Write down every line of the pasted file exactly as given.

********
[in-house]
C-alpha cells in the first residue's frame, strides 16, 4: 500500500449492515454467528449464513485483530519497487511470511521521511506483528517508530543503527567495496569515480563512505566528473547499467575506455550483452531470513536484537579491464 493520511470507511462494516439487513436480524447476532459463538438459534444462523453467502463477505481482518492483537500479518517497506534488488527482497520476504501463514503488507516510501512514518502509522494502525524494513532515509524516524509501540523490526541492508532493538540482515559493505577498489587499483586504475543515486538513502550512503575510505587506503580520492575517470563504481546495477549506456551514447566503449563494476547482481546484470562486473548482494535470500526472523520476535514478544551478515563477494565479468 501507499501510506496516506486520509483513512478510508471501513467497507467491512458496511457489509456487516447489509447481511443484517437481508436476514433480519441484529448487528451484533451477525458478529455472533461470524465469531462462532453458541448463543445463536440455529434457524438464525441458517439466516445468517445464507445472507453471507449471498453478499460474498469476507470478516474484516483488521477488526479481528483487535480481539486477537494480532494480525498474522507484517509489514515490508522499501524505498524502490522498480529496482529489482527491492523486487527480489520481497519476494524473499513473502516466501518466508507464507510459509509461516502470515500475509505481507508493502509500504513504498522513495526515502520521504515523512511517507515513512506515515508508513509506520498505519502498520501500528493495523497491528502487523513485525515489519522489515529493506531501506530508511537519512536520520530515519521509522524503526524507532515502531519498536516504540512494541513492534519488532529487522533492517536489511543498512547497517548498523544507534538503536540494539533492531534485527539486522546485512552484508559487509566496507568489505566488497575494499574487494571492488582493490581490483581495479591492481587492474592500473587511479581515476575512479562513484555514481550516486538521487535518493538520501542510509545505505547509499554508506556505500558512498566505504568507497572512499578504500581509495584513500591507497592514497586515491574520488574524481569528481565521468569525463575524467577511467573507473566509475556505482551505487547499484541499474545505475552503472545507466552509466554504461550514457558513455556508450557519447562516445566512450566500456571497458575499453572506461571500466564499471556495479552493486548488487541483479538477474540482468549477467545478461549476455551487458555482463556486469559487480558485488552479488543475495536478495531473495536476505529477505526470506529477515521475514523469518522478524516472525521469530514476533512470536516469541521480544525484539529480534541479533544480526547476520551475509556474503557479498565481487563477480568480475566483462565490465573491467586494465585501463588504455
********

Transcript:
[in-house]
C-alpha cells in the first residue's frame, strides 16, 4: 500500500449492515454467528449464513485483530519497487511470511521521511506483528517508530543503527567495496569515480563512505566528473547499467575506455550483452531470513536484537579491464 493520511470507511462494516439487513436480524447476532459463538438459534444462523453467502463477505481482518492483537500479518517497506534488488527482497520476504501463514503488507516510501512514518502509522494502525524494513532515509524516524509501540523490526541492508532493538540482515559493505577498489587499483586504475543515486538513502550512503575510505587506503580520492575517470563504481546495477549506456551514447566503449563494476547482481546484470562486473548482494535470500526472523520476535514478544551478515563477494565479468 501507499501510506496516506486520509483513512478510508471501513467497507467491512458496511457489509456487516447489509447481511443484517437481508436476514433480519441484529448487528451484533451477525458478529455472533461470524465469531462462532453458541448463543445463536440455529434457524438464525441458517439466516445468517445464507445472507453471507449471498453478499460474498469476507470478516474484516483488521477488526479481528483487535480481539486477537494480532494480525498474522507484517509489514515490508522499501524505498524502490522498480529496482529489482527491492523486487527480489520481497519476494524473499513473502516466501518466508507464507510459509509461516502470515500475509505481507508493502509500504513504498522513495526515502520521504515523512511517507515513512506515515508508513509506520498505519502498520501500528493495523497491528502487523513485525515489519522489515529493506531501506530508511537519512536520520530515519521509522524503526524507532515502531519498536516504540512494541513492534519488532529487522533492517536489511543498512547497517548498523544507534538503536540494539533492531534485527539486522546485512552484508559487509566496507568489505566488497575494499574487494571492488582493490581490483581495479591492481587492474592500473587511479581515476575512479562513484555514481550516486538521487535518493538520501542510509545505505547509499554508506556505500558512498566505504568507497572512499578504500581509495584513500591507497592514497586515491574520488574524481569528481565521468569525463575524467577511467573507473566509475556505482551505487547499484541499474545505475552503472545507466552509466554504461550514457558513455556508450557519447562516445566512450566500456571497458575499453572506461571500466564499471556495479552493486548488487541483479538477474540482468549477467545478461549476455551487458555482463556486469559487480558485488552479488543475495536478495531473495536476505529477505526470506529477515521475514523469518522478524516472525521469530514476533512470536516469541521480544525484539529480534541479533544480526547476520551475509556474503557479498565481487563477480568480475566483462565490465573491467586494465585501463588504455